“Shove your startup idea where the sun doesn’t shine” read the sign that greeted visitors to Slush, Europe’s largest startup event. By that, they must have meant Helsinki in November, when daylight lasts less than seven hours.
Finland’s rather sleepy capital played host to more than 25,000 people from around the world, including 4000 startups and 2000 investors last week for Slush, a student-led event that started back in 2008 as a matchmaking platform for Europe’s startup community.
The event is unlike any that takes place in the Middle East and at times, it felt more like a nightclub than a conference, where global investors, European Union (EU) leaders and entrepreneurs came face to face to discuss topics like regulation, the gender gap in equity and investing in deep tech.
The conversations were more sophisticated than we in the Middle East and North Africa (Mena) region are accustomed to at such events, but somewhat surprisingly, Europe suffers similar challenges including the following:
Lack of Funding
Venure capital (VC) investment in Europe has been growing, but it still lags behind the US and Asia. So far this year, European startups have raised $34.3 billion, up 40 per cent from 2018. The largest investment deal came from UK-based companies Deliveroo which raised $575 million in May, and health-tech startup Babylon which raised $550 million. In comparison, tech startups in the US raised $117 billion while Asian startups raised $63 billion this year. Meanwhile Mena startups have yet to surpass the $1 billion mark for VC investments.
“There’s still a lack of access to finance specifically in the growth phrase,” said Helen Kopman, deputy head of digital innovation and blockchain at the European Commission. “We do have a problem with very, very good startups, when they come to a certain growth stage, they go to the US or Asia, it is easier to get access to capital or skills there.”
To increase access to capital, the EU is launching a €100 billion fund to be deployed over seven years, of which €10 billion will be allocated to deep tech startups.
While the European Union (EU) is an effective single trade market, the different languages, cultures and local regulatory environments have created a fragmented market that can present difficulties for startups looking to scale. There are differences in infrastructure, gross domestic income (GDP) per capita and capacity according to Kopman. Many startups instead focus solely on their own countries and immediate neighbours and fail to scale beyond them, while others carry ambitions of heading straight to Silicon Valley or China.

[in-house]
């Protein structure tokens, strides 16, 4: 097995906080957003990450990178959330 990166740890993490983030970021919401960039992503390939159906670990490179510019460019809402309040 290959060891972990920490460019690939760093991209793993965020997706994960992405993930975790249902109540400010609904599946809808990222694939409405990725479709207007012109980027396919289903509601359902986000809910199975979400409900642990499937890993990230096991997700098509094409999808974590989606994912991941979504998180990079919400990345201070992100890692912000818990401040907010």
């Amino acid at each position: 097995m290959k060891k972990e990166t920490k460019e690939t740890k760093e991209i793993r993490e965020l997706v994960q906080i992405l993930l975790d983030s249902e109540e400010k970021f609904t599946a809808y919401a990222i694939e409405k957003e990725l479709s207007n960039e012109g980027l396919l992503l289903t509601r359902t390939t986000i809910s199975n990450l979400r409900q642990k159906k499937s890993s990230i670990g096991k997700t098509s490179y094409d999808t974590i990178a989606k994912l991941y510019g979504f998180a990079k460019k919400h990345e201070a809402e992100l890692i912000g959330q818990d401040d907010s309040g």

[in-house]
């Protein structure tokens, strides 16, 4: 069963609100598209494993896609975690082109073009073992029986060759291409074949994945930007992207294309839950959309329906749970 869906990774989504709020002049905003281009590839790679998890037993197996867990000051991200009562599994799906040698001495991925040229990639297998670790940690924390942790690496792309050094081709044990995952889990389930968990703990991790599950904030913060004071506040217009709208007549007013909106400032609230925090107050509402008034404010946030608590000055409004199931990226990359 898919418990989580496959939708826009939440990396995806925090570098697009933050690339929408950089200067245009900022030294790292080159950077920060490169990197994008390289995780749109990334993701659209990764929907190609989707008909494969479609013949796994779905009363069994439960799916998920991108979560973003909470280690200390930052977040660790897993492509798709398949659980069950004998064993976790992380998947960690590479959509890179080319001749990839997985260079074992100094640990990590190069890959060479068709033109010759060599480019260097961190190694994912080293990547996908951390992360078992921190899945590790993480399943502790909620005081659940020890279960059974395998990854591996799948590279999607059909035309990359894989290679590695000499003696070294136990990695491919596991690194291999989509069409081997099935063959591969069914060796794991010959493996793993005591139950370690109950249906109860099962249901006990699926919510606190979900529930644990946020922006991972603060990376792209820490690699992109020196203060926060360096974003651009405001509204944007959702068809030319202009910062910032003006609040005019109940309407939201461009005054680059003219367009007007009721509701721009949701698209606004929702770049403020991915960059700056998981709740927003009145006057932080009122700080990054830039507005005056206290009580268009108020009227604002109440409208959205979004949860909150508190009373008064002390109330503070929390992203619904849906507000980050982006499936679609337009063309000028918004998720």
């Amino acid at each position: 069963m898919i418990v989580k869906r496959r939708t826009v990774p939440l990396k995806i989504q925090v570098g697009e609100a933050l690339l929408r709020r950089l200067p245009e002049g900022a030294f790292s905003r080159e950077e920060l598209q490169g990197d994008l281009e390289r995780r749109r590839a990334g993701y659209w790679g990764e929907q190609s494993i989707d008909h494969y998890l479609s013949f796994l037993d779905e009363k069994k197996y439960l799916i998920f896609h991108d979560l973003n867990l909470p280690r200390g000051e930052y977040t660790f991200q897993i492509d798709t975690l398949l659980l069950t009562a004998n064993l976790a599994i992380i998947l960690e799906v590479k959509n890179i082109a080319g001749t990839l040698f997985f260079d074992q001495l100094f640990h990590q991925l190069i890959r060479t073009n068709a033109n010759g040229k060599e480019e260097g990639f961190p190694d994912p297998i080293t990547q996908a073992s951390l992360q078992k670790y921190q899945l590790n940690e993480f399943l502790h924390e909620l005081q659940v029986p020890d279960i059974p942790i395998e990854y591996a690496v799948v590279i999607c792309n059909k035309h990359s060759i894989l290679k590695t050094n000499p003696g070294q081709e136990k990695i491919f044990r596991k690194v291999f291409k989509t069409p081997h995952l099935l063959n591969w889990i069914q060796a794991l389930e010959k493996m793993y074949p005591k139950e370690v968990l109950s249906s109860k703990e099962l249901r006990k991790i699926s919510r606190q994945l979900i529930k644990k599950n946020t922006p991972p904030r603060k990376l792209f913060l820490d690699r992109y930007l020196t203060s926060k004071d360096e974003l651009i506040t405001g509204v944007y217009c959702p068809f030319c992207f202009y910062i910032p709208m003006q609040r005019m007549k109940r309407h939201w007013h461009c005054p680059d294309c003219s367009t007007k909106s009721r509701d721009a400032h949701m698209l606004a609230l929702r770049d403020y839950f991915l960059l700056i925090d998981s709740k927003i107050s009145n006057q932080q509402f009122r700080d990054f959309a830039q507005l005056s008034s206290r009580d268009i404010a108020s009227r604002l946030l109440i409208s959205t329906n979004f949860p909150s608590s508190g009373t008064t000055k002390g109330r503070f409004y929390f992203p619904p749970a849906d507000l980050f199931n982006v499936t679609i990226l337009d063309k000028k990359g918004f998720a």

While the EU is far less fragmented than the Middle East, we would do well to follow the EU closely. Our part of the world, despite sharing a common language, is incredibly fragmented even in the GCC, where there is no common single market. Saudi Arabia and the UAE have taken steps to enable easier flow of goods between them, but such initiatives are lacking and for startups looking to expand across the region, they need to essentially found a new business in each new jurisdiction.
The vast geographies of both regions, has resulted in entrepreneurship hubs that have emerged across several cities that operate independently to one another.
“When you’re in the early stage, centralisation is helpful, all the investors are in one place, they talk to each other, all the money goes where the centre is,” said Rolf Schromgens, managing director and chief executive officer at Germany-based travel comparison site Trivago. “But centralisation in later stages might become a problem because resources get scarce. If you’re decentralised, it is way easier to tap into different talent pools. Nowadays we’re going more and more into a situation where a decentralised set up is more powerful. You have many centres in Europe, you have reached the critical mass where ecosystems have evolved, people exchange ideas.”